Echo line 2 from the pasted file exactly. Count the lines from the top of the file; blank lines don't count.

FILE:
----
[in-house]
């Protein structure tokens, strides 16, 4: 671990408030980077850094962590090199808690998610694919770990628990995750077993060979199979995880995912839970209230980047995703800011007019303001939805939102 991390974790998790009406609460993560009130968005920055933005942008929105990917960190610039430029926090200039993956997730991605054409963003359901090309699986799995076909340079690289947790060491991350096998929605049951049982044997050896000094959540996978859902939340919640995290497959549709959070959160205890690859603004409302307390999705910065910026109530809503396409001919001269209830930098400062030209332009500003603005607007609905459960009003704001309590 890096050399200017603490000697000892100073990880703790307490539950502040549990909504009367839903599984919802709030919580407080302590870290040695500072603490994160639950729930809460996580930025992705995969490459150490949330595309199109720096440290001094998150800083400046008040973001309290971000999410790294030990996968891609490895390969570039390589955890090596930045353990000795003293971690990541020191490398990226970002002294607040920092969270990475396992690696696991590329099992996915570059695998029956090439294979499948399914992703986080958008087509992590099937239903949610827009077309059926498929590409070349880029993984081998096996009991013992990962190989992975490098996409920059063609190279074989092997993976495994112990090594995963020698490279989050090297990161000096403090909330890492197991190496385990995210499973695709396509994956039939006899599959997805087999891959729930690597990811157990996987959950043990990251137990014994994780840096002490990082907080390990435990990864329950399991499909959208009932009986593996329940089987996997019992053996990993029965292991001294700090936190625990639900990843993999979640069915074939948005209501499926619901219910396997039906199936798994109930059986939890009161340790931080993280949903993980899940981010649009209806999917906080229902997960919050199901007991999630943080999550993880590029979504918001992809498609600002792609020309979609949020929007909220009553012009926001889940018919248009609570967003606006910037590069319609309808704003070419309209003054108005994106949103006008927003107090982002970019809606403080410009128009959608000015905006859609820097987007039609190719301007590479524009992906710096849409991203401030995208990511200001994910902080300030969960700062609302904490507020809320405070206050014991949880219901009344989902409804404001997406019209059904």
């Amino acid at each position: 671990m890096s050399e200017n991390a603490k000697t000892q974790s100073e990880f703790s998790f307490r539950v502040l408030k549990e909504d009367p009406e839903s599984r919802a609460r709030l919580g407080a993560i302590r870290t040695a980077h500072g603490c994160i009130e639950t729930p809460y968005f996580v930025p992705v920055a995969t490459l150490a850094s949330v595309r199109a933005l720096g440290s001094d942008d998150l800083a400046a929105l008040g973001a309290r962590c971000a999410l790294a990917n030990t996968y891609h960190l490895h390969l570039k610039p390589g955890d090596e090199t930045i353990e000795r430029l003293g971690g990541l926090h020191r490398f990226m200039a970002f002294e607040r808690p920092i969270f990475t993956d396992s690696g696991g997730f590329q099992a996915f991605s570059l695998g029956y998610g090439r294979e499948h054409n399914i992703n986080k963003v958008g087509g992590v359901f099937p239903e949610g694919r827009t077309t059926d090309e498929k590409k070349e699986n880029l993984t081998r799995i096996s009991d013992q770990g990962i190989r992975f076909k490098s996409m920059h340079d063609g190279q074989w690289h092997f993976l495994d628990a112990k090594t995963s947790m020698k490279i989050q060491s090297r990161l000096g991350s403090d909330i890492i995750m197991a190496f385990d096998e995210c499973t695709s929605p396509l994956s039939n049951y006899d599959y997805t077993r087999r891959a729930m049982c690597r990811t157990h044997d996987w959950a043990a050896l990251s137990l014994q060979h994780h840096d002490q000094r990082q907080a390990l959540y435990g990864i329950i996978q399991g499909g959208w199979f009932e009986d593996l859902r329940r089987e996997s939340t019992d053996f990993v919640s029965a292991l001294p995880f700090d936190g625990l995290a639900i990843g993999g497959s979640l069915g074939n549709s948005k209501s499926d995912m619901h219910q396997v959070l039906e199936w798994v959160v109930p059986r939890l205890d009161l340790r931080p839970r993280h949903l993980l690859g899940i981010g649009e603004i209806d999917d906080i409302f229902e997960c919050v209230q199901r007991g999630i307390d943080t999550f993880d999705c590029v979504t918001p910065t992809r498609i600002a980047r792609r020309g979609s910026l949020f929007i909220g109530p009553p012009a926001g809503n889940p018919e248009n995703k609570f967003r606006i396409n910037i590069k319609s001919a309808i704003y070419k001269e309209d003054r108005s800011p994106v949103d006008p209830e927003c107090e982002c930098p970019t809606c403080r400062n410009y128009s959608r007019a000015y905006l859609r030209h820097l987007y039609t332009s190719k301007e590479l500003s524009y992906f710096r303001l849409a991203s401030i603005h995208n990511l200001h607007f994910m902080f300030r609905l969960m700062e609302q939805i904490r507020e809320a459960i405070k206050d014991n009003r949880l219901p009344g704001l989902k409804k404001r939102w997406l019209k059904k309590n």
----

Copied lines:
């Protein structure tokens, strides 16, 4: 671990408030980077850094962590090199808690998610694919770990628990995750077993060979199979995880995912839970209230980047995703800011007019303001939805939102 991390974790998790009406609460993560009130968005920055933005942008929105990917960190610039430029926090200039993956997730991605054409963003359901090309699986799995076909340079690289947790060491991350096998929605049951049982044997050896000094959540996978859902939340919640995290497959549709959070959160205890690859603004409302307390999705910065910026109530809503396409001919001269209830930098400062030209332009500003603005607007609905459960009003704001309590 890096050399200017603490000697000892100073990880703790307490539950502040549990909504009367839903599984919802709030919580407080302590870290040695500072603490994160639950729930809460996580930025992705995969490459150490949330595309199109720096440290001094998150800083400046008040973001309290971000999410790294030990996968891609490895390969570039390589955890090596930045353990000795003293971690990541020191490398990226970002002294607040920092969270990475396992690696696991590329099992996915570059695998029956090439294979499948399914992703986080958008087509992590099937239903949610827009077309059926498929590409070349880029993984081998096996009991013992990962190989992975490098996409920059063609190279074989092997993976495994112990090594995963020698490279989050090297990161000096403090909330890492197991190496385990995210499973695709396509994956039939006899599959997805087999891959729930690597990811157990996987959950043990990251137990014994994780840096002490990082907080390990435990990864329950399991499909959208009932009986593996329940089987996997019992053996990993029965292991001294700090936190625990639900990843993999979640069915074939948005209501499926619901219910396997039906199936798994109930059986939890009161340790931080993280949903993980899940981010649009209806999917906080229902997960919050199901007991999630943080999550993880590029979504918001992809498609600002792609020309979609949020929007909220009553012009926001889940018919248009609570967003606006910037590069319609309808704003070419309209003054108005994106949103006008927003107090982002970019809606403080410009128009959608000015905006859609820097987007039609190719301007590479524009992906710096849409991203401030995208990511200001994910902080300030969960700062609302904490507020809320405070206050014991949880219901009344989902409804404001997406019209059904």